Out of approximately 15 seats on the giant Mazda Team Joest timing stand in 2019, only two or three were reserved for Joest employees from Daytona onwards. The majority were taken by Mazda and Multimatic staff; in yet another example, the transition of authority was never hidden from the public.

Intrepid fans will also recall stories over the summer involving Mazda’s search for a new vendor, which included Chip Ganassi Racing as a high-profile option that was explored. Even as the Mazda team went on a three-race winning streak, its Canadian partners received the bulk of gratitude from the brand. Placing the entire program in Multimatic’s care soon became Mazda’s easiest path to follow. It makes the upcoming exit by Joest in favor of Multimatic more of a process foreshadowed throughout the year than a plot twist kept secret until the big reveal. It’s major news, no doubt, but this chess maneuver has been in motion for a good long while.

Formal notice of Joest’s termination is said to have been delivered shortly after the mid-September IMSA race at Monterey. Provided the rumors of a clause requiring a six-month advance notice are true, the split between Mazda and Joest would be pushed to the days following Sebring’s 12-hour race in March.

Assuming Joest wants to continue running the Mazda program for two rounds, rather than accept a buyout, it might come up short on corporate support to complete its contract. Looking at how most major manufacturers racing agreements are formed in North America, budgeting tends to be spread across quarterly payments. Lump sum payments, delivered up front, are a rarity, and that’s what Joest would likely need in this case.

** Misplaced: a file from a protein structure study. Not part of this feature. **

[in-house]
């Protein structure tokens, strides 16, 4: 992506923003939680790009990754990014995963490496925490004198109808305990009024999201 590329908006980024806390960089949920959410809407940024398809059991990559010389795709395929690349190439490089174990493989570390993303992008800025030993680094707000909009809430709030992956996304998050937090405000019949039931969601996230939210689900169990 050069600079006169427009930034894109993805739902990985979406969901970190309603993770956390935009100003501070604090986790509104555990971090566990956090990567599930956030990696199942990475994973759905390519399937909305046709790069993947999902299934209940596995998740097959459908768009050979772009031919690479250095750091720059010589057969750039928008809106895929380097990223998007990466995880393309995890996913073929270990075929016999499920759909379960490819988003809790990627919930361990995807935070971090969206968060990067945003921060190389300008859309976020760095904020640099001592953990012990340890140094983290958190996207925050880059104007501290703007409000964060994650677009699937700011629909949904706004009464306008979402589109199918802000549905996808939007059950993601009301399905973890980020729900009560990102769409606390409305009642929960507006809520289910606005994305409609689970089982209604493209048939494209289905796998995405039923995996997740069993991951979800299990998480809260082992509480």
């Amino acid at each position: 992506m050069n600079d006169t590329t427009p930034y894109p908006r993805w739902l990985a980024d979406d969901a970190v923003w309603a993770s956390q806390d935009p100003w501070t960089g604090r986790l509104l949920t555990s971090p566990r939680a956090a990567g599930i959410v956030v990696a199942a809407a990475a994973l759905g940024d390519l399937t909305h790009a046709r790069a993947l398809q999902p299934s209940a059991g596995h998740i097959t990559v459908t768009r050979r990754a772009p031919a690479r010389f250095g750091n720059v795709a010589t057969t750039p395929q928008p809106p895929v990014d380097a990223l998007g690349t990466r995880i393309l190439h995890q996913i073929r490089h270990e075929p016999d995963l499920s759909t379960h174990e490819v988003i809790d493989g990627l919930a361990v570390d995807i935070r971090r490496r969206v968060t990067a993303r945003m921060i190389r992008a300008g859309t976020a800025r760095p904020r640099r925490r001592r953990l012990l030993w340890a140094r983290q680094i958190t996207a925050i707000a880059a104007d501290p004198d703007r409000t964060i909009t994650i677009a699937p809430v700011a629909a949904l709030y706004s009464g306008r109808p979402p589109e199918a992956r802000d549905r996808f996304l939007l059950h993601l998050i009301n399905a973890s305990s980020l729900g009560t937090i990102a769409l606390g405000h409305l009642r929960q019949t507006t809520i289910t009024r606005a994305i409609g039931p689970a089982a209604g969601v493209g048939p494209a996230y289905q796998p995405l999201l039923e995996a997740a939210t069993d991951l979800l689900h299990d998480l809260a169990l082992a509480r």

Provided Mazda Team Joest is under that common structure, completing the Roar, Rolex 24 At Daytona, and Mobil 1 Twelve Hours of Sebring could stretch the team’s bank account to its limits and beyond. Depending on the class, the mandatory Daytona test, plus the combined 36 hours of racing, can absorb a frightening amount of an IMSA team’s budget for the season.

Would Joest come out of pocket to run the cars it will leave behind after the second round? And would Mazda pay the team extra money to get through Sebring? Both scenarios are improbable.

Joest knows it isn’t wanted, which makes turning up on Mazda’s behalf an ugly situation that won’t help in its efforts to find new clients. And in hindsight, Mazda’s signing of a team that proved to be on the decline is also worthy of a rapid conclusion. The divorce is happening; provided they agree to terms, early termination and a swift transition to Multimatic would benefit both sides. Mistakes in faith and performance were made; neither side is clean in that regard.

Once more, it’s the words unspoken that serve as our roadmap to Joest’s pending departure.

The verbal dagger was delivered in September at Monterey, on the one-year mark of Mazda Team Joest’s painful loss at the coastal road course.

“If there’s any golden nugget in any of our success, it’s Multimatic and the engineering support, the investment they’ve made, the simulation, the vehicle dynamics, the testing,” Doonan said. “They’ve just crushed it out of the park in terms of helping this program be successful. In looking at Monterey, throughout the year last year, we had those oh-so-close moments, and the more we’ve involved ourselves with Multimatic, the more success we continue to have.”